The FedEx Cup Picture... finally getting murkier by the day. Why finally? Because we've known since the announcement. But now that writers and players are facing its arrival, questions are being asked, scenarios contemplated and the word "playoffs" scrutinized.

Doug Ferguson reports that players are already talking about changing it because of the silly idea of 144 players qualifying for a playoff, especially when only 125 theoretically get to come back the next year.

Meanwhile in the USA Today, Jerry Potter analyzes how the point system will work and includes this quote from the PGA Tour's Ric Clarson:

"We've run hundreds of computer models," Clarson says, "and no player came from lower than 13th seed to win the Cup. If you're not in the top 15 going into the playoff, your chances of winning aren't great."

But Commissioner Tim Finchem has contradicted with his Yankees analogy several times, including Wednesday's press conference at East Lake:

But the only question I've gotten is the seeding. If a player plays at an exceedingly high level and he basically has to start over again, is that fair? Actually they're not starting over again. They have a bit of an edge because the seeding -- it's kind of like home field advantage maybe in team sports.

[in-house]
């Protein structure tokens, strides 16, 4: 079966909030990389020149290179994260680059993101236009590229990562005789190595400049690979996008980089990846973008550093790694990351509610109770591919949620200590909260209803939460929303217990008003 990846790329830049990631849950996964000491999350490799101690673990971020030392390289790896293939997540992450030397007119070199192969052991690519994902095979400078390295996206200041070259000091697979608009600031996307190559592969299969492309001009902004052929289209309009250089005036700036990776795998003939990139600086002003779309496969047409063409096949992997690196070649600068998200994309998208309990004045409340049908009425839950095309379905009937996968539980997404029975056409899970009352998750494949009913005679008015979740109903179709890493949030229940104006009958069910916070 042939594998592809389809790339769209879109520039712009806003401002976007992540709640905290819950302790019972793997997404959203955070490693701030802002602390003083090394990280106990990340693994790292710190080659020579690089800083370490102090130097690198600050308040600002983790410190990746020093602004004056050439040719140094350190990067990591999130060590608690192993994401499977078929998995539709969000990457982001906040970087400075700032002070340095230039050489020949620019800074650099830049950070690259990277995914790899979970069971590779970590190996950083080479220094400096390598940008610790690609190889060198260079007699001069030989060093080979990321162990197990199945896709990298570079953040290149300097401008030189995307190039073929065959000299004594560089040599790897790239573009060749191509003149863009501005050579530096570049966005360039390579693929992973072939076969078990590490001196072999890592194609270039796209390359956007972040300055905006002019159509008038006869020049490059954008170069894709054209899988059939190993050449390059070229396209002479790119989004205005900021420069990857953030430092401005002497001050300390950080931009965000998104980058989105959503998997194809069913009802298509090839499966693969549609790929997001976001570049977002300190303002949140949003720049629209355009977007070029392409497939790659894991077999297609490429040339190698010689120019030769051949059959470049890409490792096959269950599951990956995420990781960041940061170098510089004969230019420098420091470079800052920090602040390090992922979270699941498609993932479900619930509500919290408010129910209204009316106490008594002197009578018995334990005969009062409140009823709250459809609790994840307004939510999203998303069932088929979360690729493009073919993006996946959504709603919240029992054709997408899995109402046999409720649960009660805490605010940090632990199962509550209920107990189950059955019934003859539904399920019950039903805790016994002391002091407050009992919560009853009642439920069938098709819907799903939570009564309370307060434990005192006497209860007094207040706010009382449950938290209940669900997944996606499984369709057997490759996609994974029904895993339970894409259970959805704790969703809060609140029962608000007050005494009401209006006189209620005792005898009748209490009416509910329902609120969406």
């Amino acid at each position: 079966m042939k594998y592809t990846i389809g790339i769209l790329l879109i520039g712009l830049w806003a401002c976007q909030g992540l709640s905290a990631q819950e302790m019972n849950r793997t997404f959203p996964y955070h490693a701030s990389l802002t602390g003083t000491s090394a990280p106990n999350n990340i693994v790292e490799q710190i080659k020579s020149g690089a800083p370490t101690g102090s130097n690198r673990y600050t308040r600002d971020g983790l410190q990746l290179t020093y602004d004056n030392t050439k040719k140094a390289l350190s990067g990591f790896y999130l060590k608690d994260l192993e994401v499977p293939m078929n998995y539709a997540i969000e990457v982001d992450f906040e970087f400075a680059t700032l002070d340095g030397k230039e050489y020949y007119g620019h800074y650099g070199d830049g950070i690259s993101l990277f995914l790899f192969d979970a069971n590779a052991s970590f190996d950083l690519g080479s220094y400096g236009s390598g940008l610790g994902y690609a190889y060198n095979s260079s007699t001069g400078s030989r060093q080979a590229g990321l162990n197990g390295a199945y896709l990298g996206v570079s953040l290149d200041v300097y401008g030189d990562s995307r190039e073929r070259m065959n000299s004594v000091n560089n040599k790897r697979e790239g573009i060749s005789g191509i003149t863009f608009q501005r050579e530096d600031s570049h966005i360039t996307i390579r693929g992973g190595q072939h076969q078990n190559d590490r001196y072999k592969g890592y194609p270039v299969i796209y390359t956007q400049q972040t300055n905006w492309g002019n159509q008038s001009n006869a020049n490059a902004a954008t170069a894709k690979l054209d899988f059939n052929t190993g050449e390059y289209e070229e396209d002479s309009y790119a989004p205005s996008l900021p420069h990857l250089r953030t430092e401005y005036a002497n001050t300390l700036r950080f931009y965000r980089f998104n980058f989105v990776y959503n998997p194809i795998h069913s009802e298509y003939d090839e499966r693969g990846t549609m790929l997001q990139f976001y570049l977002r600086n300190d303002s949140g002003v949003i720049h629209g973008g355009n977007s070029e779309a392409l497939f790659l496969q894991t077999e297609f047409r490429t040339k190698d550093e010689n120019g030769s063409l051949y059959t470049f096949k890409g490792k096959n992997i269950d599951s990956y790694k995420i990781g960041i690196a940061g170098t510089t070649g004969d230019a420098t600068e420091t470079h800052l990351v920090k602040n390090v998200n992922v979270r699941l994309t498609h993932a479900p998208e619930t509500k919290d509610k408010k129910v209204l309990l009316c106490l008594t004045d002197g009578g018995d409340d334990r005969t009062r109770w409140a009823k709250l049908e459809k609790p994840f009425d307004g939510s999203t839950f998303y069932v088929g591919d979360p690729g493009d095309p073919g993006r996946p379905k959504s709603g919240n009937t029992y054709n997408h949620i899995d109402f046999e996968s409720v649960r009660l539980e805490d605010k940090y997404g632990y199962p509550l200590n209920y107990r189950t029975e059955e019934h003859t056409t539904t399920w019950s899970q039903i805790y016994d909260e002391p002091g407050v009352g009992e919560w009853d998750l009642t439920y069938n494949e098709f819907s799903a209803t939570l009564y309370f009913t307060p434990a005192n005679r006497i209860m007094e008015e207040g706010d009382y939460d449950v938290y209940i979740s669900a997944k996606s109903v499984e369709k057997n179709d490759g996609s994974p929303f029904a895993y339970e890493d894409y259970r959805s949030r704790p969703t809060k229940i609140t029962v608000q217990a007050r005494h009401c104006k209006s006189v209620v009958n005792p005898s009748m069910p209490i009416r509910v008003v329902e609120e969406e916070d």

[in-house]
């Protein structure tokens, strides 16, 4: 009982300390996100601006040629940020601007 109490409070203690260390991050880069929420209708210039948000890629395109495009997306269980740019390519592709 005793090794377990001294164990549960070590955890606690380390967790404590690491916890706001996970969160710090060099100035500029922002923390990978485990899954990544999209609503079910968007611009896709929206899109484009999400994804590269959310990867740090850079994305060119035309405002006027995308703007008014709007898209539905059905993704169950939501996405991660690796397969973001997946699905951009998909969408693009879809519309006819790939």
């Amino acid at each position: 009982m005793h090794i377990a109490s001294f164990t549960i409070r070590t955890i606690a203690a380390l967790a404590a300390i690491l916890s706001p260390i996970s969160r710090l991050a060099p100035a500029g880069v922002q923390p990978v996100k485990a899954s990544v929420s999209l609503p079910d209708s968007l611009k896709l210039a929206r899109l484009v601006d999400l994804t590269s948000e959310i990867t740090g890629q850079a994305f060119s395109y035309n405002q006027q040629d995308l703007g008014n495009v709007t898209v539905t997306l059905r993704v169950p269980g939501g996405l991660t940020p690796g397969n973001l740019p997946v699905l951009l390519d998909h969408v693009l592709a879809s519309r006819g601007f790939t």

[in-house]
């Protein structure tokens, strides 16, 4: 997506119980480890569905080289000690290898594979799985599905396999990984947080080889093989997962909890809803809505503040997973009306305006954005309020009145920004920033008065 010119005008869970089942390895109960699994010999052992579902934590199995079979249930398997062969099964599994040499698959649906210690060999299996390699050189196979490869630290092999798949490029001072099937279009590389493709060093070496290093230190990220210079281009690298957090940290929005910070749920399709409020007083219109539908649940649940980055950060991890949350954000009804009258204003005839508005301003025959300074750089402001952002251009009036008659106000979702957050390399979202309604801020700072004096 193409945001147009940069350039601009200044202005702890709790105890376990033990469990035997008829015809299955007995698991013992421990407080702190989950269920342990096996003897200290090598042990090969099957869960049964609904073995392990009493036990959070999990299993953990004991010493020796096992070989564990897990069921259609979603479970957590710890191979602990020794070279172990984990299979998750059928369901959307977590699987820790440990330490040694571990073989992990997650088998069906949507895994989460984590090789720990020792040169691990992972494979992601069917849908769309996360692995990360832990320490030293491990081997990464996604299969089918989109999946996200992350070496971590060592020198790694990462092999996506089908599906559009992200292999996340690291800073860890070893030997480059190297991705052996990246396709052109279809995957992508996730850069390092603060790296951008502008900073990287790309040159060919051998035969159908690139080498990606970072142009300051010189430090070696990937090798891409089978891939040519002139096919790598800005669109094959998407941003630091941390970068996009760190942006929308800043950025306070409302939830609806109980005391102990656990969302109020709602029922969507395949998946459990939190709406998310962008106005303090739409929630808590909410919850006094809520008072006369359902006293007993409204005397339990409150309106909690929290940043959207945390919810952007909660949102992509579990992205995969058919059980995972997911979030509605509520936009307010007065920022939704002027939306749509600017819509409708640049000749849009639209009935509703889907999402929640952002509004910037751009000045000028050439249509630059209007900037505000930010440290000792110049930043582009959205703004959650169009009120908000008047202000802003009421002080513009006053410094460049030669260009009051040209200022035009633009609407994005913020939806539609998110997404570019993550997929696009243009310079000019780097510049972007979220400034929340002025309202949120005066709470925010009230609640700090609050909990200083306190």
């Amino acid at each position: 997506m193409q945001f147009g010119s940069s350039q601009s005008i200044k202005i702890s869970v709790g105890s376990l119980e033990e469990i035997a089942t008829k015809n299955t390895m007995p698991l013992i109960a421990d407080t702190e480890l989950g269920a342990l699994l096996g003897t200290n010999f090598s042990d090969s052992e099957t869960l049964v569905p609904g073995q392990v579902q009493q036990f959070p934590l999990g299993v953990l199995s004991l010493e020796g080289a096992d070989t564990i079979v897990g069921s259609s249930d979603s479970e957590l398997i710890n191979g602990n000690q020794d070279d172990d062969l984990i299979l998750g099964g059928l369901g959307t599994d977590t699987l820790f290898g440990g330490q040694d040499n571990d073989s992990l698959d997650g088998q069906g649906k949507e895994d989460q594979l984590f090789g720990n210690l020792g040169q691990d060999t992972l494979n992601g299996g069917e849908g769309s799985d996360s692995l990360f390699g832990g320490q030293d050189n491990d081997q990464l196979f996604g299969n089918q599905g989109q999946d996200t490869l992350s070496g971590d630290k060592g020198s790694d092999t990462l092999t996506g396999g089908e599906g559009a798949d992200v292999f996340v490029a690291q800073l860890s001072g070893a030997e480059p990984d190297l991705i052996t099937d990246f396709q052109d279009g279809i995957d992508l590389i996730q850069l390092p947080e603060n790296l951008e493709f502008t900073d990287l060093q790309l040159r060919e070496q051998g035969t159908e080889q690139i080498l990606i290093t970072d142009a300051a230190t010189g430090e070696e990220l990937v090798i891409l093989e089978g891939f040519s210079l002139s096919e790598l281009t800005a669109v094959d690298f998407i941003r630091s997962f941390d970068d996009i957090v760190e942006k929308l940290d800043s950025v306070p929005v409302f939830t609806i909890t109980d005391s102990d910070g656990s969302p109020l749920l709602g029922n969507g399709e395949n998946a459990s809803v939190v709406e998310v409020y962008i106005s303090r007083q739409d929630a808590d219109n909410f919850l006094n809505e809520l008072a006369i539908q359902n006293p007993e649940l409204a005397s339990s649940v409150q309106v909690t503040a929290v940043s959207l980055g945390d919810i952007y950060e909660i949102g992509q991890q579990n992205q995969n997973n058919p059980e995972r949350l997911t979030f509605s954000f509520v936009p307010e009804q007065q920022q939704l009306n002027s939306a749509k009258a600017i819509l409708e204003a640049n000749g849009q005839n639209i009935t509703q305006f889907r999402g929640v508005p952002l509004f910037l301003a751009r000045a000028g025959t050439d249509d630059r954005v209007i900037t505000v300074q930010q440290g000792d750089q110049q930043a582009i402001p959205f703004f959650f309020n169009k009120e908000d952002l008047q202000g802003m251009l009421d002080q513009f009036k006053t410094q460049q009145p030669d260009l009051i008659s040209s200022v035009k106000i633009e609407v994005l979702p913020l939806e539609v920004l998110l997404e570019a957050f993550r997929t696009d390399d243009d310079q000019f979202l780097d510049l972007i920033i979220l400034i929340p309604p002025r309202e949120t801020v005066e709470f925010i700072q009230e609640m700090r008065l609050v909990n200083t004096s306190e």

But my reaction to that, in every conversation and my reaction back has been the same. If the New York Yankees win 315 games and they win 20 more games than everybody else, they still start over. That's what the playoffs are all about. And in every single conversation the reaction back is, Yeah, I get that. That makes sense to me.

What the players have asked for, Let's make it as much as possible like a real playoff. That's what we've tried to do, and I think there's real enthusiasm. We're just going to have to see how it plays out in '07. I, for one, am pretty confident it's going to be spectacular.

So we've got one guy saying only 15 have a chance to win, the other saying that the elite merely have a slight edge going in, but by and large, it's a virtual free market setting once the four weeks of playoff golf commence.  

Okay, so here's the problem. The system that rewards the top point-getters going into the playoffs also emphasizes playing more often. Great.  Except, come playoff time, it locks in top players to positions that will make it hard for anyone outside of a small group to win, making the playoffs less likely to produce wild point swings or Cinderella stories.

An alternative system would not emphasize "seeding" and therefore create no extra incentive to play more often during the season. But that system would leave things wide open going into the "playoffs." Great for an exciting finish, but bad for making stars play more often during the course of the year.

Ultimately, they are going to have to decide what is more important. A system that rewards those who play more often and play well, or a system that sets things up for an exciting finish. I'd go with the latter of the two, since the stars have proven that they will only play where they want to play.